- Topsham – Mt. Ararat Middle School – with ACCESS Health partnering on funding
- Westbrook – Canal, Congin, and Saccarappa Elementary Schools – with Healthy Rivers Region (CPHC) partnering on funding
- Woolwich – Woolwich Central School
- York – York Police Department & York Middle, Coastal Ridge Elementary, & Village Elementary Schools – with Choose To Be Healthy partnering on funding
A great article from The Midcoast Forecaster about the work the Bath Bicycle and Pedestrian Committee is doing to encourage more cycling in the Bath area. The ‘Rediscover Cycling’ class mentioned in this article now has a waiting list!
Bath group encourages adults to return to bicycling
BATH — Your destination is a mile away; should you get in your car or hop on your bike?
The people behind an upcoming six-week “Rediscover Cycling” course hope you’ll choose the latter, given strides to make Bath more bicycle friendly.
“One of the things I hope people will get out of it is a sense of the utility of the bicycle as a means of transportation, not just as recreation,” Robert McChesney, chairman of the Bath Bicycle and Pedestrian Committee, said Tuesday.
Often, he added, the cyclist is portrayed as someone young, wearing spandex, racing along the road. But McChesney’s committee and other groups are trying to convey that cycling can be a cost-saving tool if substituted for driving a motor vehicle on errands within a mile or two away.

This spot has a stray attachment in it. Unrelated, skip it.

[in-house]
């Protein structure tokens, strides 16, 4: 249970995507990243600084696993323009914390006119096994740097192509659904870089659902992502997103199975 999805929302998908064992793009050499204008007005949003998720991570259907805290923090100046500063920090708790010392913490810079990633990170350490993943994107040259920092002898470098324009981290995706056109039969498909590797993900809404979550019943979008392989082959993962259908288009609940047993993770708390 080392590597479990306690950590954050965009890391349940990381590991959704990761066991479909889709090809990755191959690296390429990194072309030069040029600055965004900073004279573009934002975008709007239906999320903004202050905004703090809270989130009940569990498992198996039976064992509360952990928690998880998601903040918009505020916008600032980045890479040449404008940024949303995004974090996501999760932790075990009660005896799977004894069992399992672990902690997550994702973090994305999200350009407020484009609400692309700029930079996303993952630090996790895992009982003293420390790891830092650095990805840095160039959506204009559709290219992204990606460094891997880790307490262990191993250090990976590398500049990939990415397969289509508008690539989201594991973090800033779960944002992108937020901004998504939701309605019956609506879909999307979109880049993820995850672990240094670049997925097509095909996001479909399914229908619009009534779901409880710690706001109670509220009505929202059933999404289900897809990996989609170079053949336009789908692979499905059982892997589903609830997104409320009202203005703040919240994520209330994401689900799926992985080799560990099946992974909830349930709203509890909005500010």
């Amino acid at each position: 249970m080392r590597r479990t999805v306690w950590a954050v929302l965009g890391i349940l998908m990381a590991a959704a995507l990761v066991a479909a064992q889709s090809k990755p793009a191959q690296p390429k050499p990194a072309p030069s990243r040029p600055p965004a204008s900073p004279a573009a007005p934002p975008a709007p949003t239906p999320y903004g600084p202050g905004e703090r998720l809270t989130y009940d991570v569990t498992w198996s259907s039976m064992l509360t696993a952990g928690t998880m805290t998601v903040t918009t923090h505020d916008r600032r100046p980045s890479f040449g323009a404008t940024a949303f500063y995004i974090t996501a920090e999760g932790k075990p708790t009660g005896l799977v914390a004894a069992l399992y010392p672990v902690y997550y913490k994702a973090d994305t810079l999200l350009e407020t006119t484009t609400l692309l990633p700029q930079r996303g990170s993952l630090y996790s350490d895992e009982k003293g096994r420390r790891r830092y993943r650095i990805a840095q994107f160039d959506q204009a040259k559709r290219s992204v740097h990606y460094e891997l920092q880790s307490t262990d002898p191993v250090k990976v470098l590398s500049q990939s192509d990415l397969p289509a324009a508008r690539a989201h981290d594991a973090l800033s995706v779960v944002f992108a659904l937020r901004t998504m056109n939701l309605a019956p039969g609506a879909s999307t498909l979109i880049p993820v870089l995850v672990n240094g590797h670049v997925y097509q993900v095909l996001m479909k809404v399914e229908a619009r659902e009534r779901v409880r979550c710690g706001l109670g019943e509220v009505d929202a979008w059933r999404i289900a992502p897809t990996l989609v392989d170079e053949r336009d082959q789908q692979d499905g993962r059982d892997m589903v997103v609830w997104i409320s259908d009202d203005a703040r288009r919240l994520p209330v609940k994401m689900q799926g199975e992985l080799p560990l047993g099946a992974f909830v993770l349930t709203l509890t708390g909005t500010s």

The Bath Parks & Recreation Department is working with the Bath Area Family YMCA and Bicycle Coalition of Maine to offer the course, which will run from 6-7:30 p.m. on Wednesdays, April 25 to May 30. The $20 registration fee includes a tool kit; call the YMCA at 443-4112 or the Parks & Recreation Department at 443-8360 to register.
The course is geared toward adults who can ride a bike, but haven’t been on one in a while. It covers areas such as rules of the road as they pertain to bicycles, safe riding strategies and bike repair and maintenance. The class wraps up with two on-the-road lessons.
“We think the city is perfectly set up for more bike transportation, with secure bike racks and all retail and service facilities from soup to nuts concentrated in one small area,” McChesney said earlier this month in a press release.
He noted that the East Coast Greenway, a trail system planned to span nearly 3,000 miles from Calais south to Key West, Fla., runs through the city:
Coming from Woolwich on the Sagadahoc Bridge, a bicyclist would take the off-ramp into Bath and turn right onto Front Street, then right onto Lambard Street, left onto Commercial Street, right again onto Front, left onto North Street to the “five corners” area, right onto Oak Grove Avenue and then left onto Old Brunswick Road, leading to Brunswick.
“Given rising gas prices and the fact that 40 percent of all destinations are less than two miles from home, which is a very bike-able distance and can often be done faster on a bike than by car, we think this course comes at a very good time for people who are looking for ways to beat the gas prices and maybe get some health benefit in the process,” McChesney said.
Portlander, Marissa Simoes is off to Armenia, where she will spend the next 27 months as part of the Peace Corps. In Armenia, a bicycle will be her primary mode of transportation. She hadn’t ridden a bike since she was young and needed a lesson. Who best to teach her? Fred Robie, Bicycle Coalition of Maine board member, Bike Swap leader and veteran bike safety instructor.
Watch this movie, “Before you pedal off, how to be safe on your bicycle”, where Fred teaches Marissa to ride again.